[time-nuts] [Solved] Looking for multiple PPS timestamp logging

Kevin Rosenberg kevin at rosenberg.net
Wed Oct 5 16:13:52 EDT 2011


Hi Didier,

Thanks for the idea. I haven't done any 8051 programming, but the price is great and you
list other advantages on your web site. I appreciate the recommendation.

Kevin

> A cheap way to measure temperature that will also be a good learning exercise would be to use a Silabs Toolstick. Most of their chips have a built in temperature sensor and a demo ADC program that spits out the temperature over the serial port emulated USB interface.
> 
> The toolsticks are all about $10 and you need a Base Adapter that is $15 I believe. The tools are free (demo, size limited Keil compiler, or the free unlimited SDCC)
> 
> More info on my web site in the Wiki
> 
> http://www.ko4bb.com
> 
> Alternately, you can buy a USB temperature sensor on eBay for about $10 I believe, but you won't learn much by using it...
> 
> Didier KO4BB
> 
> Sent from my BlackBerry Wireless thingy while I do other things...
> 
> -----Original Message-----
> From: Kevin Rosenberg <kevin at rosenberg.net>
> Sender: time-nuts-bounces at febo.com
> Date: Tue, 4 Oct 2011 09:03:56 
> To: Discussion of precise time and frequency measurement<time-nuts at febo.com>
> Reply-To: Discussion of precise time and frequency measurement
> 	<time-nuts at febo.com>
> Subject: Re: [time-nuts] [Solved] Looking for multiple PPS timestamp logging
> 
> On Oct 4, 2011, at 4:36 AM, Hal Murray wrote:
>> In California, the diurnal temperature swings are big enough to be useful. :)
> 
> Here in New Mexico as well, useful or ruinous depending upon your application.
> Hence, I believe, your smiley face above ;)
> 
>> The swing would be much bigger outside, especially with an open sky.
> 
> We thought about an outdoor light and temperature sensor when my son
> considered measuring the stability of the PPS signal from a NetClock/2
> WWVB receiver. But, we'll be measuring the temperature near the indoor XO.
> 
>> I was thinking of keeping track of when you expected each pulse to arrive 
>> next and sleeping until a little before you expected the soonest one.  
>> (Adjust "a little" by trial and error.)
> 
> Sure, and the solution becomes more interesting the more pulse lines that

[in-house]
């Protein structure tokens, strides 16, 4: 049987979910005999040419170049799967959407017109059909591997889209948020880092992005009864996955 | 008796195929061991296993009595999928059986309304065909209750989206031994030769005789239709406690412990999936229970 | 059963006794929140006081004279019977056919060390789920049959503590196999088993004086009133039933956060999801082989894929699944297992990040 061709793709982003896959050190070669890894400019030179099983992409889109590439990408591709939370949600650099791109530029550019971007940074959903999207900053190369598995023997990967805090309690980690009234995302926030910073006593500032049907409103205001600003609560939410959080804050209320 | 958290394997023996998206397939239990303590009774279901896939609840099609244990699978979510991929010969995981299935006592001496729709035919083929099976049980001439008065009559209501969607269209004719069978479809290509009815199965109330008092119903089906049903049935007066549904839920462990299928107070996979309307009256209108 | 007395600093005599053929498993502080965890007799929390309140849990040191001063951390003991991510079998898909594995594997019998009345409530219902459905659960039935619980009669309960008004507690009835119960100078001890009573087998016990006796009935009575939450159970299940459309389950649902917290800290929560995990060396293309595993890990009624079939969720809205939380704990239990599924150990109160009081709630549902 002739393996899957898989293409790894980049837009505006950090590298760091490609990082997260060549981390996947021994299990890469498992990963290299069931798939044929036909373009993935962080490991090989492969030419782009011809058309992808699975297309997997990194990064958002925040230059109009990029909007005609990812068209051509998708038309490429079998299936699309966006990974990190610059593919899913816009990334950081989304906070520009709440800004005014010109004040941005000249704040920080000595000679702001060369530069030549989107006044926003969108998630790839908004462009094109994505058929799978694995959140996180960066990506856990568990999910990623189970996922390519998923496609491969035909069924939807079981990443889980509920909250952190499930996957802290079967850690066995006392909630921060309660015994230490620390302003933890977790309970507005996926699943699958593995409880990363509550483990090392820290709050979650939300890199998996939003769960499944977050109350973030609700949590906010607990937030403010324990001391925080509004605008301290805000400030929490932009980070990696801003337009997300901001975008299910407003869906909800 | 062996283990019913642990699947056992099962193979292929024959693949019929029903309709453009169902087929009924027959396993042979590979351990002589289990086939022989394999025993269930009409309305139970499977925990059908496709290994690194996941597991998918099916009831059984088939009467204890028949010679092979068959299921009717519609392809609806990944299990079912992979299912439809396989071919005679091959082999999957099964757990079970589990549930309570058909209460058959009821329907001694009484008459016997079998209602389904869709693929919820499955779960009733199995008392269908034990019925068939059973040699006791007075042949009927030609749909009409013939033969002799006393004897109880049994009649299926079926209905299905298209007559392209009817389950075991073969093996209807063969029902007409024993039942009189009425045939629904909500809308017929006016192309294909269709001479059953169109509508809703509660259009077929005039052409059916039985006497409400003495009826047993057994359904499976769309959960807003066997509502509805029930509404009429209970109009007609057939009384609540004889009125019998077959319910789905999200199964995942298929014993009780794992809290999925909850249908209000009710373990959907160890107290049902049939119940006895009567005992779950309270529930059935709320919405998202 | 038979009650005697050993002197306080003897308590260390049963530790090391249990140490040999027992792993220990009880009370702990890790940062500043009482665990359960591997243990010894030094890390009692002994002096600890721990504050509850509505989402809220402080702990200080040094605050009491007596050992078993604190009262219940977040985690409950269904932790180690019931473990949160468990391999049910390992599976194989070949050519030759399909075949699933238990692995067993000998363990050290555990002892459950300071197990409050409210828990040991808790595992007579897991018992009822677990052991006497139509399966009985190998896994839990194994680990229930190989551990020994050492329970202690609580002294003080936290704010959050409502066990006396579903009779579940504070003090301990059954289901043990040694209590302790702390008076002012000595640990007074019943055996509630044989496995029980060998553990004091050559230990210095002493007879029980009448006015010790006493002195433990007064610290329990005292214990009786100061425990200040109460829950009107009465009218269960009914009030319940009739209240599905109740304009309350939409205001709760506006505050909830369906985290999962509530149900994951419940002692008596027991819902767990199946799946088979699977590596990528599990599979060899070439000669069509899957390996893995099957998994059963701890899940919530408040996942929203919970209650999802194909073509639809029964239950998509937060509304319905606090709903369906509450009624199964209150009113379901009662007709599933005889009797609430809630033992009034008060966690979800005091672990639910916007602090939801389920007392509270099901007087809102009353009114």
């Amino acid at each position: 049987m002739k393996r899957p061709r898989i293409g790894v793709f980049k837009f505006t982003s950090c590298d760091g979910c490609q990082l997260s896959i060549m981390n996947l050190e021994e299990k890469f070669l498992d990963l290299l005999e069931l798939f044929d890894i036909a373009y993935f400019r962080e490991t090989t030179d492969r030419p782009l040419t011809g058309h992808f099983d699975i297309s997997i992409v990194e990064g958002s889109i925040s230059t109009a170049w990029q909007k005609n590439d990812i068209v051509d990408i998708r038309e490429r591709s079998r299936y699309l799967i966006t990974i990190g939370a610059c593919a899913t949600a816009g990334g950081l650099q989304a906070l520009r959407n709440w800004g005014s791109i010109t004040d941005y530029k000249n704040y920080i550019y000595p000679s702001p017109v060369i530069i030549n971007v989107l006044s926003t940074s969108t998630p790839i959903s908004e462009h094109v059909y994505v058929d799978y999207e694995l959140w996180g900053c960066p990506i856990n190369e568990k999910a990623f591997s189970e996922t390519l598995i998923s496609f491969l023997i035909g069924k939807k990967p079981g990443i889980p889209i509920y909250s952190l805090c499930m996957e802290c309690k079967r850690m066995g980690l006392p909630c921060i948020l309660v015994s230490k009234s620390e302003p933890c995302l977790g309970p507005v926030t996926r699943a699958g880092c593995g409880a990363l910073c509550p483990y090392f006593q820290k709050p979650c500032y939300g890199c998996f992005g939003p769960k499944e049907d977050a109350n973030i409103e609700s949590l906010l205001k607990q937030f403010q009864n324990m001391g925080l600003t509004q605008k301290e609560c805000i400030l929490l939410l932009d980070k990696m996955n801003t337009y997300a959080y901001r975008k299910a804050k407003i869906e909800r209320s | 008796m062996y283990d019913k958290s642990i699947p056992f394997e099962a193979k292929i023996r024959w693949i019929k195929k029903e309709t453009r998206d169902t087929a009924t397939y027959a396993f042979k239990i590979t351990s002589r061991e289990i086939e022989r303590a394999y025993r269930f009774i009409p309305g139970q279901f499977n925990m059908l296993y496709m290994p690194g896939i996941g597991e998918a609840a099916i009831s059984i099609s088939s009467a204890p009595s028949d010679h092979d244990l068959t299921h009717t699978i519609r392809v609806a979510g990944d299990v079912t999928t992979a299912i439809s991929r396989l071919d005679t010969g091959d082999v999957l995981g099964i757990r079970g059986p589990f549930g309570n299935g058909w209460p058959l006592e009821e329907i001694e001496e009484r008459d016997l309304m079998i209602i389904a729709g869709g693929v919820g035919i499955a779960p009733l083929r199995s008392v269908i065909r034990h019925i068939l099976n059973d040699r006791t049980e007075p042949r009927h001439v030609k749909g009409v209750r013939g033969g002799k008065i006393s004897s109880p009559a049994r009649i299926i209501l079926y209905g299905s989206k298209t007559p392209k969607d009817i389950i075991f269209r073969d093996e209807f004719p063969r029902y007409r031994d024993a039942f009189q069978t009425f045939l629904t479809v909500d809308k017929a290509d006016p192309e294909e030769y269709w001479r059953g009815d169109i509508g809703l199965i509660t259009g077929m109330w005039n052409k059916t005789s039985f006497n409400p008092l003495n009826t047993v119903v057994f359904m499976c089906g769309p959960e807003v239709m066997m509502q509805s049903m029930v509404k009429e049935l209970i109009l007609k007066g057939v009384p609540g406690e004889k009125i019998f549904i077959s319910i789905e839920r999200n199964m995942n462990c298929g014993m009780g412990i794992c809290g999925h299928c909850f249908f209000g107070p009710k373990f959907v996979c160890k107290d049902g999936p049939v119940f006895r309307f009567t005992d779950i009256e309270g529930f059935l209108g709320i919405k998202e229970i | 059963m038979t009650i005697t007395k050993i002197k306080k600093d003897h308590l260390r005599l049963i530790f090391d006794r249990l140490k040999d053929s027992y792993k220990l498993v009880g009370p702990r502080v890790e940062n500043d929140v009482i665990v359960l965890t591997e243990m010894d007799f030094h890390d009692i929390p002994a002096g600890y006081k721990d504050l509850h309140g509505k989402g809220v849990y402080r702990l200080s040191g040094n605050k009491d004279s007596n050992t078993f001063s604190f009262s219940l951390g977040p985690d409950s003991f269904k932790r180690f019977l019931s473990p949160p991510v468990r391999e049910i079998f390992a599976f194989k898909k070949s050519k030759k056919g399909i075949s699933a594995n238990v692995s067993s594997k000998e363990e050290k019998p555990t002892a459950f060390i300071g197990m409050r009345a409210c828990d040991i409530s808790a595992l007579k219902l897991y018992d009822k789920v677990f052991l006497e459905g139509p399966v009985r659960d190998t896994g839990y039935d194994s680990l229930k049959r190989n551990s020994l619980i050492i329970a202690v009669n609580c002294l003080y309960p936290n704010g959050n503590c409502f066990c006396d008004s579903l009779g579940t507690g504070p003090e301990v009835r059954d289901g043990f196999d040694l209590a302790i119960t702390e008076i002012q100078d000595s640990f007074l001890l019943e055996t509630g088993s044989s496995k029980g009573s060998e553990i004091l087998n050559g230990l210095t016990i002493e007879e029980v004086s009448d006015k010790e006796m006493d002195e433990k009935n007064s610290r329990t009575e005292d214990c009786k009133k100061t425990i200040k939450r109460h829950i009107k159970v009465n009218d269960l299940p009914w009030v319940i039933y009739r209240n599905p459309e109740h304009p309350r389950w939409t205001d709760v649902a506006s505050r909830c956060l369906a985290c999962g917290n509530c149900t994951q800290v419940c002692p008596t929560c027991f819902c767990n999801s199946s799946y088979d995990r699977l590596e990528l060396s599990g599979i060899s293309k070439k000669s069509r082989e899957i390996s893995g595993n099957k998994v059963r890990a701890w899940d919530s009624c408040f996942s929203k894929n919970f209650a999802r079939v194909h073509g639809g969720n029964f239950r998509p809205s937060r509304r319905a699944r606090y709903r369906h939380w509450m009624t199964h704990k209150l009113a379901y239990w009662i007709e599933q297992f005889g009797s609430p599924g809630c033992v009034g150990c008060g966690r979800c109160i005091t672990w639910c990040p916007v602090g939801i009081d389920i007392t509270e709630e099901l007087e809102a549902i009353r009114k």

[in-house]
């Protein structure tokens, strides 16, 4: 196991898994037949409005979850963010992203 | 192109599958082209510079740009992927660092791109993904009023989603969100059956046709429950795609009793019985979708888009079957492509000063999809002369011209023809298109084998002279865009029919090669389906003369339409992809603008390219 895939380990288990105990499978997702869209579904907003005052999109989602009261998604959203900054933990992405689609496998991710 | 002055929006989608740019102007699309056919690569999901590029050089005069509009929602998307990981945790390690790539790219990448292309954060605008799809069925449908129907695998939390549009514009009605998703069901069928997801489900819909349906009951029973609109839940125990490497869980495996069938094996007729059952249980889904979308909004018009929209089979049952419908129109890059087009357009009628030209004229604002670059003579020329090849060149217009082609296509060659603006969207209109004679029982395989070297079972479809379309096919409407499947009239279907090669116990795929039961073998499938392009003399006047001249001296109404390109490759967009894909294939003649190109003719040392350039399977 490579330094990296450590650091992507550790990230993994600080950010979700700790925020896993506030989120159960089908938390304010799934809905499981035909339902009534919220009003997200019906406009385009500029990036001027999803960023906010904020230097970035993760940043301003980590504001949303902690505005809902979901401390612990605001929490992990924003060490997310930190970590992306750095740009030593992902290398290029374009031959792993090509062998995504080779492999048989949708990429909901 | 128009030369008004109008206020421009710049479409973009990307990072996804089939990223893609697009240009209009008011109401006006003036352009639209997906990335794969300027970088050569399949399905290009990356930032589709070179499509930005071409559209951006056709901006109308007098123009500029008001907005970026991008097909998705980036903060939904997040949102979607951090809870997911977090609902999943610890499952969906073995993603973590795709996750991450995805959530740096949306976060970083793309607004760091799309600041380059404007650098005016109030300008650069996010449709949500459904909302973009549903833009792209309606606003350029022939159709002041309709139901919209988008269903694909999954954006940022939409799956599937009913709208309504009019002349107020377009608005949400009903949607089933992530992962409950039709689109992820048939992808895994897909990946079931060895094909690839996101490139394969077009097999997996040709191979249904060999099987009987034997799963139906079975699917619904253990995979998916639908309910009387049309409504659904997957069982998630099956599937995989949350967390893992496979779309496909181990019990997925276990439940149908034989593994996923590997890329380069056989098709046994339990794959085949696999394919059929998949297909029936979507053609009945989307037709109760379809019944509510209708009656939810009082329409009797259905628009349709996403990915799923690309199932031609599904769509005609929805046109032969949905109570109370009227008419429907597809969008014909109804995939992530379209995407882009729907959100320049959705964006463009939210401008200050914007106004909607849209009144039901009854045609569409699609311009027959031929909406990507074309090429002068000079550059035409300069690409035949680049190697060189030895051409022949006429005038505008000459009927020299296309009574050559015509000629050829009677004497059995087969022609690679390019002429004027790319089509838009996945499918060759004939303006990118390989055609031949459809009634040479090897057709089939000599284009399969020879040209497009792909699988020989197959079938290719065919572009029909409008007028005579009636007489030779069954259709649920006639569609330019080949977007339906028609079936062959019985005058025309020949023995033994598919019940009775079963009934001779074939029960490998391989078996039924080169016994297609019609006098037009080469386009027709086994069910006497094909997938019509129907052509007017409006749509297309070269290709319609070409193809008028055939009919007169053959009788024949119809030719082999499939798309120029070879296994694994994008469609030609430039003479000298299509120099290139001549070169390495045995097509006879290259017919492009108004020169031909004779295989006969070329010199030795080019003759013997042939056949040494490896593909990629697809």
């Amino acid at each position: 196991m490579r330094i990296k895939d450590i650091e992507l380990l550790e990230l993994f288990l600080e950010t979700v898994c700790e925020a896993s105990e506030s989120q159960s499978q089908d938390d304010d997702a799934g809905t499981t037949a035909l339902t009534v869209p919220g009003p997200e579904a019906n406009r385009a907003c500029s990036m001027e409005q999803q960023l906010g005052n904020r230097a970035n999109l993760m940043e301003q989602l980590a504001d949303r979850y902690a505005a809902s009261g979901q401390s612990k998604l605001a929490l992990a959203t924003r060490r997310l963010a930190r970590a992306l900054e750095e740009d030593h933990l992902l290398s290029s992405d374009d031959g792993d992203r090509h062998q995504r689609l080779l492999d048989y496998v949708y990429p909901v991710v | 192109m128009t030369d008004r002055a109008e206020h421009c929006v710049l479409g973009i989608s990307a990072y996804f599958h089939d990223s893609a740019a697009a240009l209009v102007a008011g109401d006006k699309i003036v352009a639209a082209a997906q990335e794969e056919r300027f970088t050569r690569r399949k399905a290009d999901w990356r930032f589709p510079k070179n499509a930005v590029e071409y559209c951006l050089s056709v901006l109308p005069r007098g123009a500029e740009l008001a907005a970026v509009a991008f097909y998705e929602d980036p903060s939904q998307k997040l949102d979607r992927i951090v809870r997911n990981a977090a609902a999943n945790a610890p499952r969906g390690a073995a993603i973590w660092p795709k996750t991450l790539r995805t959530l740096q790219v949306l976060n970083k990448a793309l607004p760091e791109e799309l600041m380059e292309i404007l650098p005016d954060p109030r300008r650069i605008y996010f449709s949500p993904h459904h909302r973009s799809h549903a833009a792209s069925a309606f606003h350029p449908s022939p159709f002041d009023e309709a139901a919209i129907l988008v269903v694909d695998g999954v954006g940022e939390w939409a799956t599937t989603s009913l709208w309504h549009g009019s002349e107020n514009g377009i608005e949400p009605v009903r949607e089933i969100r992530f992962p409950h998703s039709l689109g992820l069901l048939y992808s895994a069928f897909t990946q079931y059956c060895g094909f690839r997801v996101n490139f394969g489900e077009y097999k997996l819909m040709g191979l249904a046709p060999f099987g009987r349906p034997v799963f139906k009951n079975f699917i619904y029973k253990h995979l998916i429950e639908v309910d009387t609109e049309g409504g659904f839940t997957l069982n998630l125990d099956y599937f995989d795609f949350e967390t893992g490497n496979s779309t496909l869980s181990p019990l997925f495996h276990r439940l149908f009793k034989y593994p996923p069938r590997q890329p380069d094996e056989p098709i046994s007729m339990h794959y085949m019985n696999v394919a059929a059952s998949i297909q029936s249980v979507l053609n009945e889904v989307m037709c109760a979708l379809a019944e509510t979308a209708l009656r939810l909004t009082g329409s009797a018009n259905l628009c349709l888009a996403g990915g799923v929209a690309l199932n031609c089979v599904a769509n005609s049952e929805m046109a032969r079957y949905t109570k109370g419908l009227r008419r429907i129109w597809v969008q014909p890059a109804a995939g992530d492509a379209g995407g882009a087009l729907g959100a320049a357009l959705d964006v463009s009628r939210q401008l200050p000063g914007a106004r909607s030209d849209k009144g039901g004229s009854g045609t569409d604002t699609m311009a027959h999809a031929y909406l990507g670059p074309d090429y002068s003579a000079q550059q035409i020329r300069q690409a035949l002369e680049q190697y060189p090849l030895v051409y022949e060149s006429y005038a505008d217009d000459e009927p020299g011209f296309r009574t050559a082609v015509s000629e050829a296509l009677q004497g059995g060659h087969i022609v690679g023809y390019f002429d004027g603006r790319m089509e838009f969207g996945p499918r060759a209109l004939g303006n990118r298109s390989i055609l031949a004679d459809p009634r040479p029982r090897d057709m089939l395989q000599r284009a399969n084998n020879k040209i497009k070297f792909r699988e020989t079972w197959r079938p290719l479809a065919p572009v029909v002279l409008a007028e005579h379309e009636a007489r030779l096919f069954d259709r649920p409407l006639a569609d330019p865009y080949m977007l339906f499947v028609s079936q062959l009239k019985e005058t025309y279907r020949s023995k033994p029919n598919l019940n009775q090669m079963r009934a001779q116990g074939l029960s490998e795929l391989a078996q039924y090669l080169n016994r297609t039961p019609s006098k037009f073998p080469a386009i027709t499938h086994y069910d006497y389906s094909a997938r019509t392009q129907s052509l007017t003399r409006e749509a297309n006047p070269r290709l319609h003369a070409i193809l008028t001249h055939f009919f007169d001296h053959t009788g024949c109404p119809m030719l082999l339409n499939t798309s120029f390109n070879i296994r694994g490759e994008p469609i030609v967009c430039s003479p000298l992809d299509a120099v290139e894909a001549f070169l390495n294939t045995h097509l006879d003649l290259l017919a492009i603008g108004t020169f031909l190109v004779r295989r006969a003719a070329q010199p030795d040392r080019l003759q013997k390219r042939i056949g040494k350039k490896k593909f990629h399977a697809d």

> are being polled.
> 
>> I agree that Tom's picPET will be a fine way to do it.  I was just playing 
>> with how to do it with the parallel port.
> 
> I lot of fine ideas come from thought experiments.
> 
>> It's still an interesting question of how accurate you need to measure the 
>> time.  That's probably a good one to work through with your son on the back 
>> of an envelope.
> 
> I think so, too. So, my son will be learning more about stability, Allan
> deviations, modified Allan deviations (which should be more useful for 
> the number of averaging points over a month), and improving his exponent
> skills.
> 
> Another statistic he'll be learning is the Pearson correlation coefficient
> to compare temperature (probably in Kelvin) to the XO frequency. The more
> precisely those are measured, the more likely the Pearson will reflect the
> true correlation.
> 
>> How are you measuring temperature?
> 
> Good question, because we haven't completely solved that. We'll be using
> a LM35CAH mounted next to the 32768 crystal and measuring the
> voltage once a second.
> 
> What I haven't decided is whether to have my son use the 34401A and GPIB
> polling via a Prologix adapter versus a simple MCU firmware using a 2.5V
> reference voltage and a 10-12 bit ADC and outputs the ADC result either
> once a second, or in response to a pulse (probably from the PPS of the XO).
> The first has merits of accuracy and simplicity, but I prefer he use
> more affordable devices than the 34401A in his experiment to even his 
> project compared with other students. The latter has the advantage of 
> price, but the disadvantage of me writing the firmware (though, the 
> firmware is almost trivial). But again, I'd like him to be as 
> independent as possible.
> 
> So, if you know of any simple ADC to UART firmwares available, that'd
> be great so he can just reference someone else's code. The picPET
> is a perfect device at the perfect time. But, we can't rely on tvb
> to come up with a 'picADC' at a similarly serendipitous time.
> 
> Kevin
> 
> 
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